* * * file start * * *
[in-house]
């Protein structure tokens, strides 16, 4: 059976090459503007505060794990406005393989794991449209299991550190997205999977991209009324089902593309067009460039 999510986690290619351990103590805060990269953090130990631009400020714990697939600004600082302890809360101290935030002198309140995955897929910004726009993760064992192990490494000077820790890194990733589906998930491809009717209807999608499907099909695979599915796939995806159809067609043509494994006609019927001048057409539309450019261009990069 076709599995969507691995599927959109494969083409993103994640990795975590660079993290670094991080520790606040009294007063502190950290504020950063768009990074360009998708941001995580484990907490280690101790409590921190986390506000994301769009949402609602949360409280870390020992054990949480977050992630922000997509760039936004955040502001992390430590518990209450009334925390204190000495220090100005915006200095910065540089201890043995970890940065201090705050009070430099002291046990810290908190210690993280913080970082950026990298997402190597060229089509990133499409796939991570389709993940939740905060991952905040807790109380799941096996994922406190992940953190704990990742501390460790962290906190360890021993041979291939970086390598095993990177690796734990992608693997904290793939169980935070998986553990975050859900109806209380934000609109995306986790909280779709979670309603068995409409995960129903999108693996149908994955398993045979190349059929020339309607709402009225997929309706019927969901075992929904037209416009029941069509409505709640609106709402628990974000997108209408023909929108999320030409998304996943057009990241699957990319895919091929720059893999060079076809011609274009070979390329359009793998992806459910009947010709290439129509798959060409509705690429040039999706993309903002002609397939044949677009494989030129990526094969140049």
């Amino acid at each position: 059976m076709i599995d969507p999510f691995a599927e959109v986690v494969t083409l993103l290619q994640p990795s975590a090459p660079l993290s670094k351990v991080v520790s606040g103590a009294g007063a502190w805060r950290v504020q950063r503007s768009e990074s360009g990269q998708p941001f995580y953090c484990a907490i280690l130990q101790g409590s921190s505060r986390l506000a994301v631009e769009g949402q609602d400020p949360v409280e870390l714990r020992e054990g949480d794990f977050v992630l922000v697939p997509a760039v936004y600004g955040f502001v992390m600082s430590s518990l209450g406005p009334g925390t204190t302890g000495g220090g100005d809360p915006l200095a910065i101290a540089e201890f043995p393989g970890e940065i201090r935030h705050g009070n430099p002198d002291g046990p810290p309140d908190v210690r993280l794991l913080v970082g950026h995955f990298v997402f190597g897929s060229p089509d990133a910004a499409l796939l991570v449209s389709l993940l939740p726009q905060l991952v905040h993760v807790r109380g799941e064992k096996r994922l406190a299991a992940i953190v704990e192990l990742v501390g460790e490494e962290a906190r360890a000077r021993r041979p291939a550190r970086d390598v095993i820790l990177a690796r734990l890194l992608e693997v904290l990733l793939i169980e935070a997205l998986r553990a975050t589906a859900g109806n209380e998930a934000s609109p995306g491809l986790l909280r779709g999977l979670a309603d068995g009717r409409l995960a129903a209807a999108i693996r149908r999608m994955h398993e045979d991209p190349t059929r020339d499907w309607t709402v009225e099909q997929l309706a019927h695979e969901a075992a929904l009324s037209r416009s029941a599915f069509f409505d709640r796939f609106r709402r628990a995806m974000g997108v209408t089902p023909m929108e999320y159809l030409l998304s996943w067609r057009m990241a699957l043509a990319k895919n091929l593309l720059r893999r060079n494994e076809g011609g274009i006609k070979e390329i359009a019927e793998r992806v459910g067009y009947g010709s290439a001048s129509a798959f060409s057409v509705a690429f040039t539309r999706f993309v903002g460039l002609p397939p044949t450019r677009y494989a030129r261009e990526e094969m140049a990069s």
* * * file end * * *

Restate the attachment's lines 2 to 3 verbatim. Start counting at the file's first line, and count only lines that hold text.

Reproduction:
């Protein structure tokens, strides 16, 4: 059976090459503007505060794990406005393989794991449209299991550190997205999977991209009324089902593309067009460039 999510986690290619351990103590805060990269953090130990631009400020714990697939600004600082302890809360101290935030002198309140995955897929910004726009993760064992192990490494000077820790890194990733589906998930491809009717209807999608499907099909695979599915796939995806159809067609043509494994006609019927001048057409539309450019261009990069 076709599995969507691995599927959109494969083409993103994640990795975590660079993290670094991080520790606040009294007063502190950290504020950063768009990074360009998708941001995580484990907490280690101790409590921190986390506000994301769009949402609602949360409280870390020992054990949480977050992630922000997509760039936004955040502001992390430590518990209450009334925390204190000495220090100005915006200095910065540089201890043995970890940065201090705050009070430099002291046990810290908190210690993280913080970082950026990298997402190597060229089509990133499409796939991570389709993940939740905060991952905040807790109380799941096996994922406190992940953190704990990742501390460790962290906190360890021993041979291939970086390598095993990177690796734990992608693997904290793939169980935070998986553990975050859900109806209380934000609109995306986790909280779709979670309603068995409409995960129903999108693996149908994955398993045979190349059929020339309607709402009225997929309706019927969901075992929904037209416009029941069509409505709640609106709402628990974000997108209408023909929108999320030409998304996943057009990241699957990319895919091929720059893999060079076809011609274009070979390329359009793998992806459910009947010709290439129509798959060409509705690429040039999706993309903002002609397939044949677009494989030129990526094969140049």
């Amino acid at each position: 059976m076709i599995d969507p999510f691995a599927e959109v986690v494969t083409l993103l290619q994640p990795s975590a090459p660079l993290s670094k351990v991080v520790s606040g103590a009294g007063a502190w805060r950290v504020q950063r503007s768009e990074s360009g990269q998708p941001f995580y953090c484990a907490i280690l130990q101790g409590s921190s505060r986390l506000a994301v631009e769009g949402q609602d400020p949360v409280e870390l714990r020992e054990g949480d794990f977050v992630l922000v697939p997509a760039v936004y600004g955040f502001v992390m600082s430590s518990l209450g406005p009334g925390t204190t302890g000495g220090g100005d809360p915006l200095a910065i101290a540089e201890f043995p393989g970890e940065i201090r935030h705050g009070n430099p002198d002291g046990p810290p309140d908190v210690r993280l794991l913080v970082g950026h995955f990298v997402f190597g897929s060229p089509d990133a910004a499409l796939l991570v449209s389709l993940l939740p726009q905060l991952v905040h993760v807790r109380g799941e064992k096996r994922l406190a299991a992940i953190v704990e192990l990742v501390g460790e490494e962290a906190r360890a000077r021993r041979p291939a550190r970086d390598v095993i820790l990177a690796r734990l890194l992608e693997v904290l990733l793939i169980e935070a997205l998986r553990a975050t589906a859900g109806n209380e998930a934000s609109p995306g491809l986790l909280r779709g999977l979670a309603d068995g009717r409409l995960a129903a209807a999108i693996r149908r999608m994955h398993e045979d991209p190349t059929r020339d499907w309607t709402v009225e099909q997929l309706a019927h695979e969901a075992a929904l009324s037209r416009s029941a599915f069509f409505d709640r796939f609106r709402r628990a995806m974000g997108v209408t089902p023909m929108e999320y159809l030409l998304s996943w067609r057009m990241a699957l043509a990319k895919n091929l593309l720059r893999r060079n494994e076809g011609g274009i006609k070979e390329i359009a019927e793998r992806v459910g067009y009947g010709s290439a001048s129509a798959f060409s057409v509705a690429f040039t539309r999706f993309v903002g460039l002609p397939p044949t450019r677009y494989a030129r261009e990526e094969m140049a990069s």